And I don’t know what happened between the 23rd August 2013 and 31st August 2013 to prompt them to print a shoulder shrugging ‘acceptance’ that the case ‘hadn’t happened’ and limit the paper’s apology to an institution, as opposed to its readers. But, from what I’ve seen this week, I do know one thing. Whatever questions readers might have, The Irish Times isn’t interested in giving them any answers.
irish-times  fail  shoddy  abortion  health  public-interest  journalism  pregnancy  corrections 
september 2013 by jm
How I decoded the human genome - Salon.com
classic long-read article from John Sundman: 'We are becoming the masters of our own DNA. But does that give us the right to decide that my children should never have been born?' part two at http://www.salon.com/2003/10/22/genome_two/
human  genome  genomics  eugenics  politics  life  john-sundman  disability  health  dna  medicine  salon  long-reads  children 
may 2013 by jm
Swansea measles outbreak: was an MMR scare in the local press to blame?
Sixteen years ago, journalists had a much easier job assembling "balanced" stories about MMR in south Wales. When I wrote about the measles outbreak last week, I suggested that it was related to Andrew Wakefield's discredited 1998 Lancet research, but the Swansea contagion seems more likely to be the result of a separate scare a year earlier in the South Wales Evening Post. Before 1997, uptake of MMR in the distribution area of the Post was 91%, and 87.2% in the rest of Wales. After the Post's campaign, uptake in the distribution area fell to 77.4% (it was 86.8% in the rest of Wales).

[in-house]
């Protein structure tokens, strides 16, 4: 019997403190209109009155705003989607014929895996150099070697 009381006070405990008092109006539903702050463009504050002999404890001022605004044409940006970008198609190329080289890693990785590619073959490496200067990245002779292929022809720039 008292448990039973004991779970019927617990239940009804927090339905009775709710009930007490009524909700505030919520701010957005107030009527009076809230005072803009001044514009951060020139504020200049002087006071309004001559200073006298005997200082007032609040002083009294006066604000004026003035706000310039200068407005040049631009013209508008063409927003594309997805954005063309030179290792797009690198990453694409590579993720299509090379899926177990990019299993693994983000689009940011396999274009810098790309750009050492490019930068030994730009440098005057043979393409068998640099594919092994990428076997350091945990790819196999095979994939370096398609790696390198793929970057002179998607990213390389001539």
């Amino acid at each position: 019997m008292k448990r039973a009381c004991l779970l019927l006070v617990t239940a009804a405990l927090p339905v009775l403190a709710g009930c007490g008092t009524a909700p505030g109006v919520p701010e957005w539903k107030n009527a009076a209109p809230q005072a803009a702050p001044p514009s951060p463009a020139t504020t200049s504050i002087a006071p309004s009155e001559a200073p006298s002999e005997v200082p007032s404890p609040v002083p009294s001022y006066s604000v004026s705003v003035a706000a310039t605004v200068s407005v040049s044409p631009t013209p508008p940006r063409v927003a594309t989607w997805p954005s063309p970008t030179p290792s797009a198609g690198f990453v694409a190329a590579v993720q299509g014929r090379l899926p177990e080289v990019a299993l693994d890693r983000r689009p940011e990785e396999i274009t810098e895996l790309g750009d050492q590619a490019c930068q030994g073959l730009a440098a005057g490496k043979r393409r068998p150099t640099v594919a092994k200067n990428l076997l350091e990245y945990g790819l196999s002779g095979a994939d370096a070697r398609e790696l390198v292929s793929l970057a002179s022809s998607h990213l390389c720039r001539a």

That's almost a 14% drop where the Post had influence, compared with less than 3% elsewhere. In the dry wording of the BMJ, "the [South West Evening Post] campaign is the most likely explanation". In other words, what we can see in Swansea is the local effect of local reporting‚ in all probability, just a taster of what happens when the news irresponsibly creates unfounded terror.

[...] The 1997 coverage focused on a group of families who blamed MMR for various ailments in their children, including learning difficulties, digestive problems and autism‚ none of which have been found to have any connection with the vaccine.
The Post's coverage was at the time deemed a success, and in 1998 it won a prize for investigative reporting in the BT Wales Press Awards. That year, the SWEP ran at least 39 stories related to the alleged dangers of MMR. And yes, it's true that the paper never directly endorsed non-vaccination. What it did do was publicise the idea of "vaccine damage" as a risk, one that parents would then likely weigh up against the risk of contracting measles, mumps or rubella.